History was made this week by Virgin Galactic as the SpaceShipTwo was released at a high altitude by a plane, skyrocketing upwards towards space in mere seconds following its release. Virgin Galactic is a private space tourism company that is working on the prototype for a space tourist vehicle, currently dubbed the SpaceShipTwo. Until now, however, plans had merely been diagrams and speculations, with about 25 limited air tests. Now, however, it’s official: the ships can be launched successfully into space from a mid-air, high altitude launch via a tow jet.
California’s Mojave Air and Spaceport hosted the inaugural test flight. SpaceShipTwo ascended to its primary launch altitude (46,000 feet or 14,000 meters), carried there by WhiteKnightTwo, the mothership that’s designed to tow the spaceships into the optimal altitude for launch. 16 seconds later, SpaceShipTwo reached its designated altitude: 56,000 feet (17,000 meters). This test is the 26th official test of the vehicle, and the first that actually powered the flight into mach 1.2 speeds, which are faster than the speed of sound (761 MPH).
“The rocket motor ignition went as planned, with the expected burn duration, good engine performance and solid vehicle handling qualities throughout,” Virgin Galactic president and CEO George Whitesides said in a statement. “The successful outcome of this test marks a pivotal point for our program. We will now embark on a handful of similar powered flight tests, and then make our first test flight to space.”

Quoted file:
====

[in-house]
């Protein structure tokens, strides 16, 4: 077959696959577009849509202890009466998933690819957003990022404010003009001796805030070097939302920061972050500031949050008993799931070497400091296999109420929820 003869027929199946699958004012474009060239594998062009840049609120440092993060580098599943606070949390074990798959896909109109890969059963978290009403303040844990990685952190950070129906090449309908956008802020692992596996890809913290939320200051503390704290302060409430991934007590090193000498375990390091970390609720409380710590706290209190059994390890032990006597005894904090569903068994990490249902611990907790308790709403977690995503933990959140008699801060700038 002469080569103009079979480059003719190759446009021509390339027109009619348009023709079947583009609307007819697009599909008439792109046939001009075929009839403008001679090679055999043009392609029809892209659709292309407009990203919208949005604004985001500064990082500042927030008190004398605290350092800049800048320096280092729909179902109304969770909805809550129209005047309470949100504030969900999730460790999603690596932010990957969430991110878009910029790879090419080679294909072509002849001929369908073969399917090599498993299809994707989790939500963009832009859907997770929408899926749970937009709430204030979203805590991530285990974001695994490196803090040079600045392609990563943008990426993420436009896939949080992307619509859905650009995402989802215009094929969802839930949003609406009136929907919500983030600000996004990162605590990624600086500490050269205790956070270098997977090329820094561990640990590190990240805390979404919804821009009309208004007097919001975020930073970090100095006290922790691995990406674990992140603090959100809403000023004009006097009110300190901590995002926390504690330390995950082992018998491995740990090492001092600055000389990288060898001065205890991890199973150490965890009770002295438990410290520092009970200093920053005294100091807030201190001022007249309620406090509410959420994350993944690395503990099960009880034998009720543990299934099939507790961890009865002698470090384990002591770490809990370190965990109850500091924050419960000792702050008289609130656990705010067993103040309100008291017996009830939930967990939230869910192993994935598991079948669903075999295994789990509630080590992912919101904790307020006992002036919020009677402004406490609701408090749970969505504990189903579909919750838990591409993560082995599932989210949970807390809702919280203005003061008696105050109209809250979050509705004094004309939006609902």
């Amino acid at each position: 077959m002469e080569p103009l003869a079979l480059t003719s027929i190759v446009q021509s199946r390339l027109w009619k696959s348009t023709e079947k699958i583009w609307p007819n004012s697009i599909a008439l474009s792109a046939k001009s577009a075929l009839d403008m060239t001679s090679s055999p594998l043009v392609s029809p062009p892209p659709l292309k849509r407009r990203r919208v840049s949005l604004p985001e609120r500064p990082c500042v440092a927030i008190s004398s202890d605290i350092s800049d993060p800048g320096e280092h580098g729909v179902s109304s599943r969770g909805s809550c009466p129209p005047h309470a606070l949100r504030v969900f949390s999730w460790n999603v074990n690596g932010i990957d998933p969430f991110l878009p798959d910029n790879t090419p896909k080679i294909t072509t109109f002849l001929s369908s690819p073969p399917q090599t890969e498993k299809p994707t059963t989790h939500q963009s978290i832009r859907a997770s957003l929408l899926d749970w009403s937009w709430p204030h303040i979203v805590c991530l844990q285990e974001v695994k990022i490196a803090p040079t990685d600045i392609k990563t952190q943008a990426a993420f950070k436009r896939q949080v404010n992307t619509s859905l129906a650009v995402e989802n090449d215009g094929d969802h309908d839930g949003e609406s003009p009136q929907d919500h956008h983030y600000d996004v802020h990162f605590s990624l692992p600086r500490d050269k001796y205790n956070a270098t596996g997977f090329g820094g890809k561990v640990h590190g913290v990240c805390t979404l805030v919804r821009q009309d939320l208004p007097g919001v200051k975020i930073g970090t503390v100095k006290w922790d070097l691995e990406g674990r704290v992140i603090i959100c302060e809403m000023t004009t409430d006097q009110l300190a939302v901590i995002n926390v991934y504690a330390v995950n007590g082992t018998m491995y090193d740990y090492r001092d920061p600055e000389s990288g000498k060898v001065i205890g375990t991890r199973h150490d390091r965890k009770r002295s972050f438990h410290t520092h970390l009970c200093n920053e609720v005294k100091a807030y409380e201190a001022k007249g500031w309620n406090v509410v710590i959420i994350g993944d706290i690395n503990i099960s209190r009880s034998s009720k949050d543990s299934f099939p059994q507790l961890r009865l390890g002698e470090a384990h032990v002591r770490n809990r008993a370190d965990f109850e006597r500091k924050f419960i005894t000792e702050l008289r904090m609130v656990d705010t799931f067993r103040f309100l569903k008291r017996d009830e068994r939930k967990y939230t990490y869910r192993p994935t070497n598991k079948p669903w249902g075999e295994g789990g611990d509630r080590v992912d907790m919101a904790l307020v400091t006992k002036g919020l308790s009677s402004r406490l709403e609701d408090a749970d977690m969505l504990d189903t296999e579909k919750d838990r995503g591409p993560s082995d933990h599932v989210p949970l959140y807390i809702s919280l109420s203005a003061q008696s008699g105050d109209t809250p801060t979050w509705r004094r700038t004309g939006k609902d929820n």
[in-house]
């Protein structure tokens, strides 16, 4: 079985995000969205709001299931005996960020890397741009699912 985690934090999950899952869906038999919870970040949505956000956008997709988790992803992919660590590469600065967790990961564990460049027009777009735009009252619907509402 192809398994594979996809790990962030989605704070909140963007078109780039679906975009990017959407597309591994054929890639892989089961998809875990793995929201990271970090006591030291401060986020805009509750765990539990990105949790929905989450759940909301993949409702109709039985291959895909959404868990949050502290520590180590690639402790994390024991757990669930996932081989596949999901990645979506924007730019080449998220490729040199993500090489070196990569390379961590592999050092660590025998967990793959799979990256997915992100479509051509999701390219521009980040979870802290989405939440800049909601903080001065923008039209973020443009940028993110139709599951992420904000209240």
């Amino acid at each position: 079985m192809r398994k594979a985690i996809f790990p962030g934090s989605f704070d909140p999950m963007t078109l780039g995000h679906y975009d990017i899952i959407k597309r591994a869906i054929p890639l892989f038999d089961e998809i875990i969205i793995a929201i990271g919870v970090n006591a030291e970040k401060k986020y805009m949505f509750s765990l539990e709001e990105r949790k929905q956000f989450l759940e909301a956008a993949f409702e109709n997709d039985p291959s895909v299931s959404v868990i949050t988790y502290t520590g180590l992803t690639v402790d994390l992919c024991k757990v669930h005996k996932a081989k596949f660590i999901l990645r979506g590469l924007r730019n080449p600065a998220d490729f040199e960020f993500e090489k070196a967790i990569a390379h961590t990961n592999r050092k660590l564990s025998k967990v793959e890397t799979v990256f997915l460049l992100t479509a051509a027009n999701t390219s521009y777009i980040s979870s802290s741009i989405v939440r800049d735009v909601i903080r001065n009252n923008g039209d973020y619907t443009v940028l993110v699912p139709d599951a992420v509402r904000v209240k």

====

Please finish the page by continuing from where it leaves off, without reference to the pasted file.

SpaceShipTwo is classified as a suborbital vehicle. It was designed to act as the world’s first space tourism vehicle. It’s intended to carry passengers into space and then back again. The meager price tag for a tour of space? About $200,000 (USD).
The company is backed by billionaire Sir Richard Branson, best known for his conglomerate of Virgin branded technologies and communication entities.
“This is a momentous day and the single most important flight test to date for our Virgin Galactic program,” Branson wrote in a blog post on Virgin’s website. “What a feeling to be on the ground with all the team in Mojave to witness the occasion.”
If the test flights continue as anticipated, the space tourist company could start offering flights as soon as the end of 2013, or early in 2014.
You can learn more about this project at: http://www.virgingalactic.com/